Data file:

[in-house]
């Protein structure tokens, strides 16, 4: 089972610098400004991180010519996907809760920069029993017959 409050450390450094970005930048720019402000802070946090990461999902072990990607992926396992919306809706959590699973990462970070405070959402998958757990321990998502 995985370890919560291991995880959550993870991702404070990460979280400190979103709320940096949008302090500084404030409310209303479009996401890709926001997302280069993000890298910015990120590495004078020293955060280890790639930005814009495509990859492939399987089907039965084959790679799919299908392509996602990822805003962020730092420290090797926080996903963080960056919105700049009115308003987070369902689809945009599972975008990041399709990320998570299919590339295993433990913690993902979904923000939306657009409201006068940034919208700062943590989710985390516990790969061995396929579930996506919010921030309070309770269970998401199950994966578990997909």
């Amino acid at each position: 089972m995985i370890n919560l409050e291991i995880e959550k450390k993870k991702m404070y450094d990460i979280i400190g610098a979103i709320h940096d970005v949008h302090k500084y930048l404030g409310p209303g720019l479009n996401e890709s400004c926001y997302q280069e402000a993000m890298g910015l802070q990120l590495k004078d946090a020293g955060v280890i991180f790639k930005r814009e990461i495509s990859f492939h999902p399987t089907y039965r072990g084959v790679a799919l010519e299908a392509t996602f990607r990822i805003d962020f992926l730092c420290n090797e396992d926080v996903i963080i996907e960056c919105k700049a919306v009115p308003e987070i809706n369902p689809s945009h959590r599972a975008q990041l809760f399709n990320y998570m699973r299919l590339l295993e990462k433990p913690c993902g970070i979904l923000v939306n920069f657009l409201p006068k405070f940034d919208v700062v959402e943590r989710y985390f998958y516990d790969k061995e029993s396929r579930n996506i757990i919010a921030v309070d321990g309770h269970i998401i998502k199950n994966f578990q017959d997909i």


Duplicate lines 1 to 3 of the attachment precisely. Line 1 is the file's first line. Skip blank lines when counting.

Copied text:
[in-house]
């Protein structure tokens, strides 16, 4: 089972610098400004991180010519996907809760920069029993017959 409050450390450094970005930048720019402000802070946090990461999902072990990607992926396992919306809706959590699973990462970070405070959402998958757990321990998502 995985370890919560291991995880959550993870991702404070990460979280400190979103709320940096949008302090500084404030409310209303479009996401890709926001997302280069993000890298910015990120590495004078020293955060280890790639930005814009495509990859492939399987089907039965084959790679799919299908392509996602990822805003962020730092420290090797926080996903963080960056919105700049009115308003987070369902689809945009599972975008990041399709990320998570299919590339295993433990913690993902979904923000939306657009409201006068940034919208700062943590989710985390516990790969061995396929579930996506919010921030309070309770269970998401199950994966578990997909």
């Amino acid at each position: 089972m995985i370890n919560l409050e291991i995880e959550k450390k993870k991702m404070y450094d990460i979280i400190g610098a979103i709320h940096d970005v949008h302090k500084y930048l404030g409310p209303g720019l479009n996401e890709s400004c926001y997302q280069e402000a993000m890298g910015l802070q990120l590495k004078d946090a020293g955060v280890i991180f790639k930005r814009e990461i495509s990859f492939h999902p399987t089907y039965r072990g084959v790679a799919l010519e299908a392509t996602f990607r990822i805003d962020f992926l730092c420290n090797e396992d926080v996903i963080i996907e960056c919105k700049a919306v009115p308003e987070i809706n369902p689809s945009h959590r599972a975008q990041l809760f399709n990320y998570m699973r299919l590339l295993e990462k433990p913690c993902g970070i979904l923000v939306n920069f657009l409201p006068k405070f940034d919208v700062v959402e943590r989710y985390f998958y516990d790969k061995e029993s396929r579930n996506i757990i919010a921030v309070d321990g309770h269970i998401i998502k199950n994966f578990q017959d997909i």